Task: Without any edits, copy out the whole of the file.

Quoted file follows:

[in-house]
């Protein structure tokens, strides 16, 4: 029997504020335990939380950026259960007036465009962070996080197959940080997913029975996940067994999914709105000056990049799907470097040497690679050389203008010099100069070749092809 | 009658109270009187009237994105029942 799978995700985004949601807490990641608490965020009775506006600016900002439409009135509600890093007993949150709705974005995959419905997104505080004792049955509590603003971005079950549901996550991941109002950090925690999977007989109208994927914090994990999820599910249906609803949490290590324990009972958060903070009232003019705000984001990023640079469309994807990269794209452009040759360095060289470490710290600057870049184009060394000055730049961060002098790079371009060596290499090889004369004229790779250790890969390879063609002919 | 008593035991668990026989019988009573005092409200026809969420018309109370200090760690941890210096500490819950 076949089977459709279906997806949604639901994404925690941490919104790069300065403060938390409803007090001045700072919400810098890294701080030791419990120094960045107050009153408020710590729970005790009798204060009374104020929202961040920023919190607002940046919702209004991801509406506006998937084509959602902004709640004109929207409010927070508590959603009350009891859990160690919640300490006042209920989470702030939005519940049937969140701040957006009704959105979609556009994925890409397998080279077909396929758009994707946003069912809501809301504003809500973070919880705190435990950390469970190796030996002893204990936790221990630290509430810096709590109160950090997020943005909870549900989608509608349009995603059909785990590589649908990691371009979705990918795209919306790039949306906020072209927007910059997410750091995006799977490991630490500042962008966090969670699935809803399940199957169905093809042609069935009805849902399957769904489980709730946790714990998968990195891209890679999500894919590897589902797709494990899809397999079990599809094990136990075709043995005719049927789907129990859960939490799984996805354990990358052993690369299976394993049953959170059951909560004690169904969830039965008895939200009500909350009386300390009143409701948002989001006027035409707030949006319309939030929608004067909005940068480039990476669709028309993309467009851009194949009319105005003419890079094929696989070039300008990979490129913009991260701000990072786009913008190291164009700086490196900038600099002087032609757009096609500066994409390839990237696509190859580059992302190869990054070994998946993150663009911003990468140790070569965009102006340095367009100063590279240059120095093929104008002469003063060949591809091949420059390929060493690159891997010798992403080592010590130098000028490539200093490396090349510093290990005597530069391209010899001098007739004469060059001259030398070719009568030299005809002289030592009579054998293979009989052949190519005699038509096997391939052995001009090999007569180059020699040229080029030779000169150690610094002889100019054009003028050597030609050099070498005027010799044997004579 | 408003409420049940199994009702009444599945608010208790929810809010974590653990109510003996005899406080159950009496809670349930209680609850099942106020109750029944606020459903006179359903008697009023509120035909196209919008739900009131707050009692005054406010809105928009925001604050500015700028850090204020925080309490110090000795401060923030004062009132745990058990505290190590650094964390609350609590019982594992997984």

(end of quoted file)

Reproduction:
[in-house]
């Protein structure tokens, strides 16, 4: 029997504020335990939380950026259960007036465009962070996080197959940080997913029975996940067994999914709105000056990049799907470097040497690679050389203008010099100069070749092809 | 009658109270009187009237994105029942 799978995700985004949601807490990641608490965020009775506006600016900002439409009135509600890093007993949150709705974005995959419905997104505080004792049955509590603003971005079950549901996550991941109002950090925690999977007989109208994927914090994990999820599910249906609803949490290590324990009972958060903070009232003019705000984001990023640079469309994807990269794209452009040759360095060289470490710290600057870049184009060394000055730049961060002098790079371009060596290499090889004369004229790779250790890969390879063609002919 | 008593035991668990026989019988009573005092409200026809969420018309109370200090760690941890210096500490819950 076949089977459709279906997806949604639901994404925690941490919104790069300065403060938390409803007090001045700072919400810098890294701080030791419990120094960045107050009153408020710590729970005790009798204060009374104020929202961040920023919190607002940046919702209004991801509406506006998937084509959602902004709640004109929207409010927070508590959603009350009891859990160690919640300490006042209920989470702030939005519940049937969140701040957006009704959105979609556009994925890409397998080279077909396929758009994707946003069912809501809301504003809500973070919880705190435990950390469970190796030996002893204990936790221990630290509430810096709590109160950090997020943005909870549900989608509608349009995603059909785990590589649908990691371009979705990918795209919306790039949306906020072209927007910059997410750091995006799977490991630490500042962008966090969670699935809803399940199957169905093809042609069935009805849902399957769904489980709730946790714990998968990195891209890679999500894919590897589902797709494990899809397999079990599809094990136990075709043995005719049927789907129990859960939490799984996805354990990358052993690369299976394993049953959170059951909560004690169904969830039965008895939200009500909350009386300390009143409701948002989001006027035409707030949006319309939030929608004067909005940068480039990476669709028309993309467009851009194949009319105005003419890079094929696989070039300008990979490129913009991260701000990072786009913008190291164009700086490196900038600099002087032609757009096609500066994409390839990237696509190859580059992302190869990054070994998946993150663009911003990468140790070569965009102006340095367009100063590279240059120095093929104008002469003063060949591809091949420059390929060493690159891997010798992403080592010590130098000028490539200093490396090349510093290990005597530069391209010899001098007739004469060059001259030398070719009568030299005809002289030592009579054998293979009989052949190519005699038509096997391939052995001009090999007569180059020699040229080029030779000169150690610094002889100019054009003028050597030609050099070498005027010799044997004579 | 408003409420049940199994009702009444599945608010208790929810809010974590653990109510003996005899406080159950009496809670349930209680609850099942106020109750029944606020459903006179359903008697009023509120035909196209919008739900009131707050009692005054406010809105928009925001604050500015700028850090204020925080309490110090000795401060923030004062009132745990058990505290190590650094964390609350609590019982594992997984």